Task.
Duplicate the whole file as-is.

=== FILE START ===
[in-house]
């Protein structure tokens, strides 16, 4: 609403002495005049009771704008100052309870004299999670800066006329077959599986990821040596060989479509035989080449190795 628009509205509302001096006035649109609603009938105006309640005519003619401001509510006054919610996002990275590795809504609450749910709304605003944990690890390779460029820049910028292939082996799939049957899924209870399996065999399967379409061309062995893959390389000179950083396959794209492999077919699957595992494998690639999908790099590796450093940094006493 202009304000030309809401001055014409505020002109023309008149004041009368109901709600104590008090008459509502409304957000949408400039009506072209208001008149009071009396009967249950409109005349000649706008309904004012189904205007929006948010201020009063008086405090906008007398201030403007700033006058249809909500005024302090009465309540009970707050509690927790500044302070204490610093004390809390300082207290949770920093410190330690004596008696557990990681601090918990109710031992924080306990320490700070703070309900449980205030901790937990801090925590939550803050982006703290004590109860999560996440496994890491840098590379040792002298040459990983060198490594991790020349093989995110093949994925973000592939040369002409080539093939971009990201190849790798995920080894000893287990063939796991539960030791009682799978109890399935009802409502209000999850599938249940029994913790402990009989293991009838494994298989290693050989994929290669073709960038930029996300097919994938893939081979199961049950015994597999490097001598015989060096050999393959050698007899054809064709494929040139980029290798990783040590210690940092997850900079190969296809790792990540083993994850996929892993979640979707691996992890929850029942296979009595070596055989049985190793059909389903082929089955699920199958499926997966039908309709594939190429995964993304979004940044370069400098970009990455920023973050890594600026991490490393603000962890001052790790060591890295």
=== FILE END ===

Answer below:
[in-house]
């Protein structure tokens, strides 16, 4: 609403002495005049009771704008100052309870004299999670800066006329077959599986990821040596060989479509035989080449190795 628009509205509302001096006035649109609603009938105006309640005519003619401001509510006054919610996002990275590795809504609450749910709304605003944990690890390779460029820049910028292939082996799939049957899924209870399996065999399967379409061309062995893959390389000179950083396959794209492999077919699957595992494998690639999908790099590796450093940094006493 202009304000030309809401001055014409505020002109023309008149004041009368109901709600104590008090008459509502409304957000949408400039009506072209208001008149009071009396009967249950409109005349000649706008309904004012189904205007929006948010201020009063008086405090906008007398201030403007700033006058249809909500005024302090009465309540009970707050509690927790500044302070204490610093004390809390300082207290949770920093410190330690004596008696557990990681601090918990109710031992924080306990320490700070703070309900449980205030901790937990801090925590939550803050982006703290004590109860999560996440496994890491840098590379040792002298040459990983060198490594991790020349093989995110093949994925973000592939040369002409080539093939971009990201190849790798995920080894000893287990063939796991539960030791009682799978109890399935009802409502209000999850599938249940029994913790402990009989293991009838494994298989290693050989994929290669073709960038930029996300097919994938893939081979199961049950015994597999490097001598015989060096050999393959050698007899054809064709494929040139980029290798990783040590210690940092997850900079190969296809790792990540083993994850996929892993979640979707691996992890929850029942296979009595070596055989049985190793059909389903082929089955699920199958499926997966039908309709594939190429995964993304979004940044370069400098970009990455920023973050890594600026991490490393603000962890001052790790060591890295």